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How to Spot and Prevent Bullying in The Workplace
When you think of the term bullying, you likely think of schoolyard antics; children pushing and shoving, taunting, insulting one another; while this behavior is damaging, it's also typical in schools worldwide.
However, you might not realize that bullying doesn't simply stop when individuals graduate from high school. It changes, it evolves, but it still exists throughout adult culture just as much as in childhood life.
There has been a growing awareness of bullying in adult culture over the last decade. More and more individuals and companies are learning about the problems it poses, and are looking for ways to solve the problem at its source.
Why Bullying is Bad
"It's just teasing; get over it."
"We're all adults here, just ignore it and move on."
"Be the bigger person."
"They're hard to work with, but they're good at their job, so we tolerate it."
How often have you heard statements like these? How often have you or someone you know faced down these sorts of issues? How often are you left questioning whether or not there's a Big Deal happening or if you're blowing something out of proportion?
Situations like these are what workplace bullying can look like. Worse, it can lead to many detrimental outcomes throughout the workplace, from an individual to an entire workplace culture.
- Productivity, and thus efficiency and profitability, decrease as people dislike or actively avoid coming to work or working with specific individuals.
- Employees targeted by bullies tend to take more days off, either taking sick days or simply not showing up.
- Turnover is dramatically increased when bullies turn their workplace into a toxic environment for the people or roles they don't like.
- Loyalty decreases, especially if higher-up employees show any form of favoritism for bullies.
- Indirect costs increase as HR hours are spent investigating bullying and its incidents.
There are also tangible, potentially even legal outcomes that can be hugely detrimental to the company.
- Bullied employees, particularly if they need to attend therapy or face physical repercussions, can bring worker's comp suits against the company.
- The Occupational Health and Safety Act of 2004 stipulates that employers must create a safe workplace without health risks for their employees; including both physical and mental health. Bullying can lead to OSHA fines against the company.
- Minorities and diverse employees are disproportionately targeted by bullying; bullying is often (though not always) linked to bigotry. Thus, workplace bullying can lead to discrimination suits as well.
In short, bullying drives up costs, reduces productivity, increases turnover, and opens up the company to legal actions. And for what? Usually, no more than inflating the bully's ego, making them feel powerful, and protecting that one individual over the rest of your staff.
What Does Bullying Look Like?
Bullying in the adult workplace is rarely as straightforward or apparent as shoving coworkers or kicking over sandcastles. It's usually a lot more subtle and a lot more insidious. Some examples from HR Daily Advisor:
From overt intimidation to casual disrespect to subtle negative actions within the workplace, bullying inhibits proper business function. Often, workplace bullies take their actions under the cover of plausible deniability, making it harder to punish overtly.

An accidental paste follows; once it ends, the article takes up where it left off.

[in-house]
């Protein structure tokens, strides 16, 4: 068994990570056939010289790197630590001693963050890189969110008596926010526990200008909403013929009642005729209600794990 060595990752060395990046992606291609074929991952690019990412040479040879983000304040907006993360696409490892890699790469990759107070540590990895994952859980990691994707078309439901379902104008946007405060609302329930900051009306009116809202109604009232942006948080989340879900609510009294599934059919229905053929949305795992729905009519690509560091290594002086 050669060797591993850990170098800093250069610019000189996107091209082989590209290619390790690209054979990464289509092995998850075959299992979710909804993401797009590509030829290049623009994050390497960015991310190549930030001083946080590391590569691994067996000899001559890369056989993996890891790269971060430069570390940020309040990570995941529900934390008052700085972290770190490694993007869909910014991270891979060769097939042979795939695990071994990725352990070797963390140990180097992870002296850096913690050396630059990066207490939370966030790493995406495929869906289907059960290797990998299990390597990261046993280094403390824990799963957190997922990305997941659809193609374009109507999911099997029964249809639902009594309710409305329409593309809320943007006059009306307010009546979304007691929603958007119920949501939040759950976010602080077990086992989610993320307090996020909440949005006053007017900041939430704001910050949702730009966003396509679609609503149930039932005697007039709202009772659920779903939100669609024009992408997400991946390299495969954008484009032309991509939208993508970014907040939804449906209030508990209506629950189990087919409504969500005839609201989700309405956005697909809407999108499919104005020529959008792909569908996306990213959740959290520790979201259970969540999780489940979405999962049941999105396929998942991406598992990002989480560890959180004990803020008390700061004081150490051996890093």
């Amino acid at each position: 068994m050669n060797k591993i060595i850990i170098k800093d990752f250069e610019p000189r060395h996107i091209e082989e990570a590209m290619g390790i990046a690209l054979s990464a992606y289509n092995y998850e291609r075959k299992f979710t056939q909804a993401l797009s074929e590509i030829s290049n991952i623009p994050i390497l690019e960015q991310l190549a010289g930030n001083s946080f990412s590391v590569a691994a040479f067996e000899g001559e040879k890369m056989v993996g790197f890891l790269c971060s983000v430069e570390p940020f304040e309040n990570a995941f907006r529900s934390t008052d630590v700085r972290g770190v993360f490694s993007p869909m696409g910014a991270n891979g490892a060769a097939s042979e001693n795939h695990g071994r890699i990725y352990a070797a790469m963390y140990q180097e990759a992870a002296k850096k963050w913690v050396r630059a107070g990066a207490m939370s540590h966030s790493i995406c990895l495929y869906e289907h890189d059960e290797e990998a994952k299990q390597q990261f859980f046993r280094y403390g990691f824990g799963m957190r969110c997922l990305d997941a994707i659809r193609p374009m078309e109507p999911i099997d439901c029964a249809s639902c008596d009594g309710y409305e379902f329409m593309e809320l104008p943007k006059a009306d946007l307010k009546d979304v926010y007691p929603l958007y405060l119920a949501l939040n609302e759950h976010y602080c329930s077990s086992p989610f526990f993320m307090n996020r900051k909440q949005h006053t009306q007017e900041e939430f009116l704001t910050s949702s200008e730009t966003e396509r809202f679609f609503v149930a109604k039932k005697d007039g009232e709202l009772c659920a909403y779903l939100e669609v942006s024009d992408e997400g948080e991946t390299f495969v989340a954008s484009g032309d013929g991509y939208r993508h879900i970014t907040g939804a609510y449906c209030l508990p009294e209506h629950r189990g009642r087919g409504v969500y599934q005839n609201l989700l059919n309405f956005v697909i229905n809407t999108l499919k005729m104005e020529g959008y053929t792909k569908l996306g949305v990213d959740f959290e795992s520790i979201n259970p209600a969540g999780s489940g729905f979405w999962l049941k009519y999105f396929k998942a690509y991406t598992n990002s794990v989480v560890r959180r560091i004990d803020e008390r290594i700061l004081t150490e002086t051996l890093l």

There are also eight identified archetypes of bullies in the workplace. These range from the oppressive, screaming bully to the reputation-destroying gossiper to the gatekeeper. Some behaviors, like aggressive self-promotion, taking credit for the work of others, and constantly criticizing others are all signs of bullying.
Strategies to Address Workplace Bullying
Once you've learned the hallmarks of bullying in the workplace, you need to find ways to solve the problem. Generally, a solution to workplace bullying requires several things.
- Promotion of open communication to report bullying without retaliation.
- Training and guidance to reduce and eliminate bullying behaviors.
- Harsh recourse and penalties for bullies, including termination if behaviors don't change.
- The establishment of a clear code of conduct that makes it certain that bullying is not tolerated.
- Ongoing communication and work to improve a workplace culture wrecked by bullying.
Essentially, it all comes down to establishing a framework of rules, laying out routes to solve the problem, and taking appropriate action against those who fail to change their ways while striving to make the targets of bullying feel safer in their roles.
Step 1: Recognize that bullying is an issue in your workplace.
Unfortunately, one of the most significant factors in continued workplace bullying is complacency from upper management. All too often, owners, c-levels, directors, and managers all take a stance of "work it out amongst yourselves; I'm too busy for this." They downplay issues and, thus, are complicit in their perpetuation. This is true regardless of whether the issue is related to diversity and bigotry, bullying, or conflicts that a better manager could resolve.
Recognizing that the issue is an issue is the first step to solving it. Without buy-in from upper management, the company cannot improve.
Step 2: Establish clear, unequivocal rules regarding bullying, with zero tolerance.
Develop and issue a policy for the entire workplace that identifies bullying as a problem and establishes rules for handling it. This policy should:
- Identify types of behaviors that constitute bullying, including both physical and non-physical actions, as well as both overt and covert bullying.
- Offer a framework that employees can use to report bullying they witness or that happens to them.
- Offer a framework for handling issues, with anywhere from a zero-tolerance policy to a three-strikes policy.